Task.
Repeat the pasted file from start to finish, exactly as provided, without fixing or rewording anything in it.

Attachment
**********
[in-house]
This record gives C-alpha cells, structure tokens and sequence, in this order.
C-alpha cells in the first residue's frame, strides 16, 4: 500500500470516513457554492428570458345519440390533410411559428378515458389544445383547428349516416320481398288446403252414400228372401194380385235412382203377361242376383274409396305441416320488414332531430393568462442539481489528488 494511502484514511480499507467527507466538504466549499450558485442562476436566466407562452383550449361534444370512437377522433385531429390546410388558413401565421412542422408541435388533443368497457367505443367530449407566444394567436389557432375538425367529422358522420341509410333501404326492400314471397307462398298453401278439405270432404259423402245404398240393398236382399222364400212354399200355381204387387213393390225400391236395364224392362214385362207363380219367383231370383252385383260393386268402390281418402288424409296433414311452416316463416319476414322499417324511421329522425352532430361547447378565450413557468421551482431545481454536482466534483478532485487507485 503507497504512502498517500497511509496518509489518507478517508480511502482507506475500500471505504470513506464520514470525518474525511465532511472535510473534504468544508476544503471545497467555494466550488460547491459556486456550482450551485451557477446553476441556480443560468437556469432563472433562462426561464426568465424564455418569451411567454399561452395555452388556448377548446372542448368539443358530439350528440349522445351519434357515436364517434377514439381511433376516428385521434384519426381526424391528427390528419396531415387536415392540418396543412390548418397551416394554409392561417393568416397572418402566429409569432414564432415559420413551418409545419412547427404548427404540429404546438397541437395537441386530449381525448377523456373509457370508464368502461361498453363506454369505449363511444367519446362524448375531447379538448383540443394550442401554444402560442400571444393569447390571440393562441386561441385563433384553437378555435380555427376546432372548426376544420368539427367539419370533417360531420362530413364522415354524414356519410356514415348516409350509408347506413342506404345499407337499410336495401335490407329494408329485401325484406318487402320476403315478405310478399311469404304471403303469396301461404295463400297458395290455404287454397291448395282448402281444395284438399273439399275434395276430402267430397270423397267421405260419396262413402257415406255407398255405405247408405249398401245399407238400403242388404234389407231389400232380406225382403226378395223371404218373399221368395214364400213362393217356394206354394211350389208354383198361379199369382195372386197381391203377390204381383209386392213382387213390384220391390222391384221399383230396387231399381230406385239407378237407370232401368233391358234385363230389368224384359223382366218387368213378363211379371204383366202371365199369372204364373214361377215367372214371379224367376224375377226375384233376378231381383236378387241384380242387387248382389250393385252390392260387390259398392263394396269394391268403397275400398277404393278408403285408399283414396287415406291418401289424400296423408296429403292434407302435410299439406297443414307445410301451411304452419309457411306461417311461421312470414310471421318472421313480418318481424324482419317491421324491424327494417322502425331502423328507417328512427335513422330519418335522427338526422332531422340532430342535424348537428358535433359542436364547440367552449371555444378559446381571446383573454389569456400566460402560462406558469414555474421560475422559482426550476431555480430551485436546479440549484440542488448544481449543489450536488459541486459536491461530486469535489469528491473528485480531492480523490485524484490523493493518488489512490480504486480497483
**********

[in-house]
This record gives C-alpha cells, structure tokens and sequence, in this order.
C-alpha cells in the first residue's frame, strides 16, 4: 500500500470516513457554492428570458345519440390533410411559428378515458389544445383547428349516416320481398288446403252414400228372401194380385235412382203377361242376383274409396305441416320488414332531430393568462442539481489528488 494511502484514511480499507467527507466538504466549499450558485442562476436566466407562452383550449361534444370512437377522433385531429390546410388558413401565421412542422408541435388533443368497457367505443367530449407566444394567436389557432375538425367529422358522420341509410333501404326492400314471397307462398298453401278439405270432404259423402245404398240393398236382399222364400212354399200355381204387387213393390225400391236395364224392362214385362207363380219367383231370383252385383260393386268402390281418402288424409296433414311452416316463416319476414322499417324511421329522425352532430361547447378565450413557468421551482431545481454536482466534483478532485487507485 503507497504512502498517500497511509496518509489518507478517508480511502482507506475500500471505504470513506464520514470525518474525511465532511472535510473534504468544508476544503471545497467555494466550488460547491459556486456550482450551485451557477446553476441556480443560468437556469432563472433562462426561464426568465424564455418569451411567454399561452395555452388556448377548446372542448368539443358530439350528440349522445351519434357515436364517434377514439381511433376516428385521434384519426381526424391528427390528419396531415387536415392540418396543412390548418397551416394554409392561417393568416397572418402566429409569432414564432415559420413551418409545419412547427404548427404540429404546438397541437395537441386530449381525448377523456373509457370508464368502461361498453363506454369505449363511444367519446362524448375531447379538448383540443394550442401554444402560442400571444393569447390571440393562441386561441385563433384553437378555435380555427376546432372548426376544420368539427367539419370533417360531420362530413364522415354524414356519410356514415348516409350509408347506413342506404345499407337499410336495401335490407329494408329485401325484406318487402320476403315478405310478399311469404304471403303469396301461404295463400297458395290455404287454397291448395282448402281444395284438399273439399275434395276430402267430397270423397267421405260419396262413402257415406255407398255405405247408405249398401245399407238400403242388404234389407231389400232380406225382403226378395223371404218373399221368395214364400213362393217356394206354394211350389208354383198361379199369382195372386197381391203377390204381383209386392213382387213390384220391390222391384221399383230396387231399381230406385239407378237407370232401368233391358234385363230389368224384359223382366218387368213378363211379371204383366202371365199369372204364373214361377215367372214371379224367376224375377226375384233376378231381383236378387241384380242387387248382389250393385252390392260387390259398392263394396269394391268403397275400398277404393278408403285408399283414396287415406291418401289424400296423408296429403292434407302435410299439406297443414307445410301451411304452419309457411306461417311461421312470414310471421318472421313480418318481424324482419317491421324491424327494417322502425331502423328507417328512427335513422330519418335522427338526422332531422340532430342535424348537428358535433359542436364547440367552449371555444378559446381571446383573454389569456400566460402560462406558469414555474421560475422559482426550476431555480430551485436546479440549484440542488448544481449543489450536488459541486459536491461530486469535489469528491473528485480531492480523490485524484490523493493518488489512490480504486480497483